Later in the day I met uncle N, and he showed me pictures of the little town from the 1920's. He was so excited to meet me, and thought it was great that I was just stopping by for the weekend. Aunt M told me he was known as "the bear" because he was such a big guy, but very sweet and fun. His Irish brogue was a bit harder for me to understand than Aunt M's though, which made for a couple awkward moments when I didn't want to admit I couldn't understand him. Luckily, after living in Spain for 7 months, I've gotten really smooth at the smile-and-nod move.

After that it was off to meet Grandpa B and Grandma M. Grandpa B had been bedridden for the past 4 weeks and wasn't doing very well, but I watched his eyes light up as I walked in the room, which was enough to make me tear up a little. He asked me how I liked 'their section of the world', and I replied that I loved it and never wanted to leave. That got a small smile from him.
Then Grandma M showed me pictures from over 20 years ago when my great grandmother and her kids came to visit. She had met my Mom's parents as well, and we shared stories about my Grandmother's strange eating habits. (If you're family you know why that's funny). She immediately made me feel so at home, like I belonged there. We talked for ages, and there was never a dull moment in the conversation. It was such an amazing feeling to connect with relatives on the other side of the world. I wish I had gotten to know them years ago, they are a great bunch!

Driving out to see the house where my great(x5) grandfather was born. I loved how the sea was so close no matter where in town we were.
This plot of land is where my great(x5) grandfather lived. It used to be a farm on the outskirts of the town. Most of the farm is still there, and this gated entrance, but the house has been knocked down.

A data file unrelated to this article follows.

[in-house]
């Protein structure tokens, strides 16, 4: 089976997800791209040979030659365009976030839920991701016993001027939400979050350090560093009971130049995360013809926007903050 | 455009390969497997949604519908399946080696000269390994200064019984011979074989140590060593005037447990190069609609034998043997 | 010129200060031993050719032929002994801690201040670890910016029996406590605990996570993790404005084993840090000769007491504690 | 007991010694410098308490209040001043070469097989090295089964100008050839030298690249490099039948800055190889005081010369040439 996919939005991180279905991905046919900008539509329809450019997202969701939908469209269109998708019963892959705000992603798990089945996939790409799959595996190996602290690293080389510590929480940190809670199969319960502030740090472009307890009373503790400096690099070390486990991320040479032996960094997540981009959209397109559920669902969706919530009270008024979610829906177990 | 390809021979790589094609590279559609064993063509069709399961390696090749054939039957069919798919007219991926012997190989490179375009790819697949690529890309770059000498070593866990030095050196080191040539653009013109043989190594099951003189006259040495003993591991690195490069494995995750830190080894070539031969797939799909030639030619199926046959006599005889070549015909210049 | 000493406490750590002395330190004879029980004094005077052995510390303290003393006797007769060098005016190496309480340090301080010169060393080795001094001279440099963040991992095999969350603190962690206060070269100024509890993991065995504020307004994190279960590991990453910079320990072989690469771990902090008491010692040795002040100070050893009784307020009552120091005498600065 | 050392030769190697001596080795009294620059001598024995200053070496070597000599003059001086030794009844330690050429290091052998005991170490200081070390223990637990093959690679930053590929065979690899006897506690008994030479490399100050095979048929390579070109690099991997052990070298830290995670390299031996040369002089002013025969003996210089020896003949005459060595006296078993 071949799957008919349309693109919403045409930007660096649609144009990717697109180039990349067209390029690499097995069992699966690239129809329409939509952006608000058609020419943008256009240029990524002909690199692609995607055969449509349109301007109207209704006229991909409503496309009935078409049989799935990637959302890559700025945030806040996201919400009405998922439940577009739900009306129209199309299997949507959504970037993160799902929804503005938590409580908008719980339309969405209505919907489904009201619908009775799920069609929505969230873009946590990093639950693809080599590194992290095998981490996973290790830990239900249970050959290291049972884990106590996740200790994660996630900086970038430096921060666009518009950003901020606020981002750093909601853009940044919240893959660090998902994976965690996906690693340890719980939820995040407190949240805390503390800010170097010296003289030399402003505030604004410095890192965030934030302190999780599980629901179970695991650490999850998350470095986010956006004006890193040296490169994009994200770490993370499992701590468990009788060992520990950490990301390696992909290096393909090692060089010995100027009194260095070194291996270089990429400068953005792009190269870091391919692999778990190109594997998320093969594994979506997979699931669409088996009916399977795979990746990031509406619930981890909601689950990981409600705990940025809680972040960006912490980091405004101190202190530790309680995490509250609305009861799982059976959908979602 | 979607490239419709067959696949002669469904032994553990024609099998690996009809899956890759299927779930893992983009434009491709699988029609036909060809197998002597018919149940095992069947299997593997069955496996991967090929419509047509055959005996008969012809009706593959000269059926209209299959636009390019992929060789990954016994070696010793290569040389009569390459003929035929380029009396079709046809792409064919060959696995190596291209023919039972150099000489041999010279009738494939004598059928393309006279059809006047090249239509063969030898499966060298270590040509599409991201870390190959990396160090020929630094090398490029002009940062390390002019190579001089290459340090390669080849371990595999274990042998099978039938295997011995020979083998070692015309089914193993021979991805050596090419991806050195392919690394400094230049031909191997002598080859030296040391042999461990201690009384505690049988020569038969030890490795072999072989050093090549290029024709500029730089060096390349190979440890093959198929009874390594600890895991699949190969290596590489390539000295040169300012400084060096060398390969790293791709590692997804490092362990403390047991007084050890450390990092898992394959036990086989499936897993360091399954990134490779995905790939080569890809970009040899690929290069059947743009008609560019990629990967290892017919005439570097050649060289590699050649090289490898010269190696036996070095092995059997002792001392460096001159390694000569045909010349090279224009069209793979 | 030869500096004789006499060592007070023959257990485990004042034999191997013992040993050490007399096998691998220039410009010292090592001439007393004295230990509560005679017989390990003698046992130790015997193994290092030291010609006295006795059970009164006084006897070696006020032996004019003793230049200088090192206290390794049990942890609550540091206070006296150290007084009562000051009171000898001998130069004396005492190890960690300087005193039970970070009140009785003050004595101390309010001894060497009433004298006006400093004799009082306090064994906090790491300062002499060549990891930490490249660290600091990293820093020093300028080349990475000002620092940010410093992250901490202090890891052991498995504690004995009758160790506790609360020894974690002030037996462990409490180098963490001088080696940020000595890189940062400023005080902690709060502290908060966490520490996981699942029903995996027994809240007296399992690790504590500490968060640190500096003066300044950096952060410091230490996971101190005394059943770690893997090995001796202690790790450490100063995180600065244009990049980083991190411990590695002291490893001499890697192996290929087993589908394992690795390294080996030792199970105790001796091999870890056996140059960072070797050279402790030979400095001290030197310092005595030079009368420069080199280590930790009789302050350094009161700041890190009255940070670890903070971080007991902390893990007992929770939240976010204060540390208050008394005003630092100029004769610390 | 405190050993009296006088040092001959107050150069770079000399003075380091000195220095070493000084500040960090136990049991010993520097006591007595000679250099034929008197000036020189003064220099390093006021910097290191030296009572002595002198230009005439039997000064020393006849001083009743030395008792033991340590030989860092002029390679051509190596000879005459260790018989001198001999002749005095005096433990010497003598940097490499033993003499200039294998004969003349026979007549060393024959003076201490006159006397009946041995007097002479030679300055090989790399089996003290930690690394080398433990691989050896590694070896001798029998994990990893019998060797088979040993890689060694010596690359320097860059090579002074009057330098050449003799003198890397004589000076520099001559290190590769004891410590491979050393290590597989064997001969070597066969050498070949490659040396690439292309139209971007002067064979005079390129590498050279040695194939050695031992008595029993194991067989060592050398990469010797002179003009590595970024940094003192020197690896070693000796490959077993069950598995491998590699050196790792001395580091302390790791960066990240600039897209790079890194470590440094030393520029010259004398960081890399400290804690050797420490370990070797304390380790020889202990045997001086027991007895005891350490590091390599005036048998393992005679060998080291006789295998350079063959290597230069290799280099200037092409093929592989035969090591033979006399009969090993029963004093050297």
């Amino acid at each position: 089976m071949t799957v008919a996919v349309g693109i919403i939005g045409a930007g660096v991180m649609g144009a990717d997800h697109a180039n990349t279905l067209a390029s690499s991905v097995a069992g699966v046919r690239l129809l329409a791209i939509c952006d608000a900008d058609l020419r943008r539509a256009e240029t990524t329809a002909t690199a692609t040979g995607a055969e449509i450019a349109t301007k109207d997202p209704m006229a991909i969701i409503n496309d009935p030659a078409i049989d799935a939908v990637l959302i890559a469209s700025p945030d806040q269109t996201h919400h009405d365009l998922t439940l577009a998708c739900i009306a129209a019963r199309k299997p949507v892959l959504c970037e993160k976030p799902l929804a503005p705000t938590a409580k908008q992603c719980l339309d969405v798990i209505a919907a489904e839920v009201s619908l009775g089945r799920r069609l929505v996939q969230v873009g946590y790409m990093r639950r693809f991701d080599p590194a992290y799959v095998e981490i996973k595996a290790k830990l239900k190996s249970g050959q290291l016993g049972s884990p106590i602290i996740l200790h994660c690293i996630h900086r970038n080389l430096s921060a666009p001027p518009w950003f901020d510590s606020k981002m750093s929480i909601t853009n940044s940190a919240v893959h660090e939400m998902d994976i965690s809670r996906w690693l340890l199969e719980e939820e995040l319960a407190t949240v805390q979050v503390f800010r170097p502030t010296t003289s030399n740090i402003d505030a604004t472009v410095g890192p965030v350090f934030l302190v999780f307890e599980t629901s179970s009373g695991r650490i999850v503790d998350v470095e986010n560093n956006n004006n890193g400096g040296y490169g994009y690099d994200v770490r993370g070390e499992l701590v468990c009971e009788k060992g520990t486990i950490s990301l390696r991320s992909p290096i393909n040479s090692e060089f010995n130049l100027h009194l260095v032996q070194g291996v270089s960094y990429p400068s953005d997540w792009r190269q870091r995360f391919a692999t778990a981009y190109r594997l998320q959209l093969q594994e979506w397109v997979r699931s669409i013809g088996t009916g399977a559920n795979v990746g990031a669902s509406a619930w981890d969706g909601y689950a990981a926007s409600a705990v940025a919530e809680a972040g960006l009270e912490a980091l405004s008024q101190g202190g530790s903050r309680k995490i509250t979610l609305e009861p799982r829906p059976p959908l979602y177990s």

Town garden, right by the sea.
 Town garden mural.
 Beautiful coastline.
 200 year old windmill. 
 Main St. in 1946. It still looked pretty much the same, except with a few more buildings and few less horses. 
Main street today.
 Crazy-talented cat at Uncle N's. I'm not sure if this means he wanted out of his cage, or if it was just good exercise...
 Uncle N's wife, Aunt M, Uncle N (The aunt and uncle are not the married ones, sorry if that's confusing. They're relatives.)
 A picture of a picture - Grandma M and Grandpa B are the white-haired ones.
 Grandma M and Aunt M
Irish cows just hanging out in the backyard of their house. 
 The famous church! It was built in the 1700's and hasn't changed much since. The graveyard has graves from the 1800's all the way up to now.
 Gorgeous location right by the seaside.
 Turns out I was unknowingly named after a relative.
 Yellow flowers that absolutely cover Northern Ireland. 
 View across the bay of a nearby town
Cute beach houses.

As the day was wrapping up, I was contemplating exactly how much it would cost me to "miss" my flight home and spend a couple extra days in Northern Ireland. Luckily though, common sense kicked in and I decided against it. This made it especially ironic when there was a miscommunication the next morning over which airport I needed to go to, and I realized at 5:30am that I was at the wrong airport for a 7am flight. Sigh. I knew my weekend had been going too smoothly. 

1 comment:

  1. We knew you had a great-great(whatever) aunt Emma; it's just that we didn't find that out until after your name had chosen you.

    So did you miss your plane?